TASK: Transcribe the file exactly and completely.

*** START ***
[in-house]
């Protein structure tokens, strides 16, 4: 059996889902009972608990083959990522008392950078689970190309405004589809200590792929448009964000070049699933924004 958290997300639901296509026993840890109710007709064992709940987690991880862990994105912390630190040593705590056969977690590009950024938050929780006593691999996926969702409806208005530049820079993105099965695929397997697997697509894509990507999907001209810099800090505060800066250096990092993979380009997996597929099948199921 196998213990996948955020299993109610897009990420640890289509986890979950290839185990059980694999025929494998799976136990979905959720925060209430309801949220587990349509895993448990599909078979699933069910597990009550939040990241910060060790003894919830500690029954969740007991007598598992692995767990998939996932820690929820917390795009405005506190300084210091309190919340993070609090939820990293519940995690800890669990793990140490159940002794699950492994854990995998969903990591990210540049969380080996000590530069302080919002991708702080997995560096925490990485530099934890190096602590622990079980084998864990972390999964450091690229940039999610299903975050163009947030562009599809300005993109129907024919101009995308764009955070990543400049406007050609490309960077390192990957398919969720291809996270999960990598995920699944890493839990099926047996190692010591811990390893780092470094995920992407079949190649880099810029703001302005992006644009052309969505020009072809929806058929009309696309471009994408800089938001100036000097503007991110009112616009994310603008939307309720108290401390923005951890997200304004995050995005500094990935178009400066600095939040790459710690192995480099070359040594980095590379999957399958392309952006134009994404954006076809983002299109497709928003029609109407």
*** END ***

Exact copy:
[in-house]
């Protein structure tokens, strides 16, 4: 059996889902009972608990083959990522008392950078689970190309405004589809200590792929448009964000070049699933924004 958290997300639901296509026993840890109710007709064992709940987690991880862990994105912390630190040593705590056969977690590009950024938050929780006593691999996926969702409806208005530049820079993105099965695929397997697997697509894509990507999907001209810099800090505060800066250096990092993979380009997996597929099948199921 196998213990996948955020299993109610897009990420640890289509986890979950290839185990059980694999025929494998799976136990979905959720925060209430309801949220587990349509895993448990599909078979699933069910597990009550939040990241910060060790003894919830500690029954969740007991007598598992692995767990998939996932820690929820917390795009405005506190300084210091309190919340993070609090939820990293519940995690800890669990793990140490159940002794699950492994854990995998969903990591990210540049969380080996000590530069302080919002991708702080997995560096925490990485530099934890190096602590622990079980084998864990972390999964450091690229940039999610299903975050163009947030562009599809300005993109129907024919101009995308764009955070990543400049406007050609490309960077390192990957398919969720291809996270999960990598995920699944890493839990099926047996190692010591811990390893780092470094995920992407079949190649880099810029703001302005992006644009052309969505020009072809929806058929009309696309471009994408800089938001100036000097503007991110009112616009994310603008939307309720108290401390923005951890997200304004995050995005500094990935178009400066600095939040790459710690192995480099070359040594980095590379999957399958392309952006134009994404954006076809983002299109497709928003029609109407």